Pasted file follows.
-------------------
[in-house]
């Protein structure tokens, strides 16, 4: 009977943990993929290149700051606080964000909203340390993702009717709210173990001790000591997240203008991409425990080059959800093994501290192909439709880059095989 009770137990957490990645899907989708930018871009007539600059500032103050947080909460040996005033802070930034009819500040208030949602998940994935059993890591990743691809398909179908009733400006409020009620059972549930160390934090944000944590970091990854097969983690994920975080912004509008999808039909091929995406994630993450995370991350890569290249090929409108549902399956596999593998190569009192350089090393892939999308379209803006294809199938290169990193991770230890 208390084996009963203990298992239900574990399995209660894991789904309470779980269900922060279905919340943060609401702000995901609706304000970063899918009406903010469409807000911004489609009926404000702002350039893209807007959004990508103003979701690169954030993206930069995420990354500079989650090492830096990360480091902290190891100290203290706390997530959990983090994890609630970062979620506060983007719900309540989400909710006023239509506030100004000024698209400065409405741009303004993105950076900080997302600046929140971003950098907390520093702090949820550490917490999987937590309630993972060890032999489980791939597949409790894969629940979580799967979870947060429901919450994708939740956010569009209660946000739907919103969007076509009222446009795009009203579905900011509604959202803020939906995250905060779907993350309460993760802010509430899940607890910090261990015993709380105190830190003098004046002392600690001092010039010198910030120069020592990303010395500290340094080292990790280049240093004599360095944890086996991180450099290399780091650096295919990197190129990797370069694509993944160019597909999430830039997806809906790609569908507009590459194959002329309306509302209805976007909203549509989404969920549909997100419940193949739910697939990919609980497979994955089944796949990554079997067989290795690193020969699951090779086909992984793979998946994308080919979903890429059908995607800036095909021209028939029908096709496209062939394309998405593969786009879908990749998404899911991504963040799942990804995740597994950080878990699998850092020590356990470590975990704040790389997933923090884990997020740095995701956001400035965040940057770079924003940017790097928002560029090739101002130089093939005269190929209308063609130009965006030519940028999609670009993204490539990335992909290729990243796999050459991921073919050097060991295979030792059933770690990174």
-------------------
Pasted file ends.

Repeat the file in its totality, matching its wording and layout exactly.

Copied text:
[in-house]
């Protein structure tokens, strides 16, 4: 009977943990993929290149700051606080964000909203340390993702009717709210173990001790000591997240203008991409425990080059959800093994501290192909439709880059095989 009770137990957490990645899907989708930018871009007539600059500032103050947080909460040996005033802070930034009819500040208030949602998940994935059993890591990743691809398909179908009733400006409020009620059972549930160390934090944000944590970091990854097969983690994920975080912004509008999808039909091929995406994630993450995370991350890569290249090929409108549902399956596999593998190569009192350089090393892939999308379209803006294809199938290169990193991770230890 208390084996009963203990298992239900574990399995209660894991789904309470779980269900922060279905919340943060609401702000995901609706304000970063899918009406903010469409807000911004489609009926404000702002350039893209807007959004990508103003979701690169954030993206930069995420990354500079989650090492830096990360480091902290190891100290203290706390997530959990983090994890609630970062979620506060983007719900309540989400909710006023239509506030100004000024698209400065409405741009303004993105950076900080997302600046929140971003950098907390520093702090949820550490917490999987937590309630993972060890032999489980791939597949409790894969629940979580799967979870947060429901919450994708939740956010569009209660946000739907919103969007076509009222446009795009009203579905900011509604959202803020939906995250905060779907993350309460993760802010509430899940607890910090261990015993709380105190830190003098004046002392600690001092010039010198910030120069020592990303010395500290340094080292990790280049240093004599360095944890086996991180450099290399780091650096295919990197190129990797370069694509993944160019597909999430830039997806809906790609569908507009590459194959002329309306509302209805976007909203549509989404969920549909997100419940193949739910697939990919609980497979994955089944796949990554079997067989290795690193020969699951090779086909992984793979998946994308080919979903890429059908995607800036095909021209028939029908096709496209062939394309998405593969786009879908990749998404899911991504963040799942990804995740597994950080878990699998850092020590356990470590975990704040790389997933923090884990997020740095995701956001400035965040940057770079924003940017790097928002560029090739101002130089093939005269190929209308063609130009965006030519940028999609670009993204490539990335992909290729990243796999050459991921073919050097060991295979030792059933770690990174």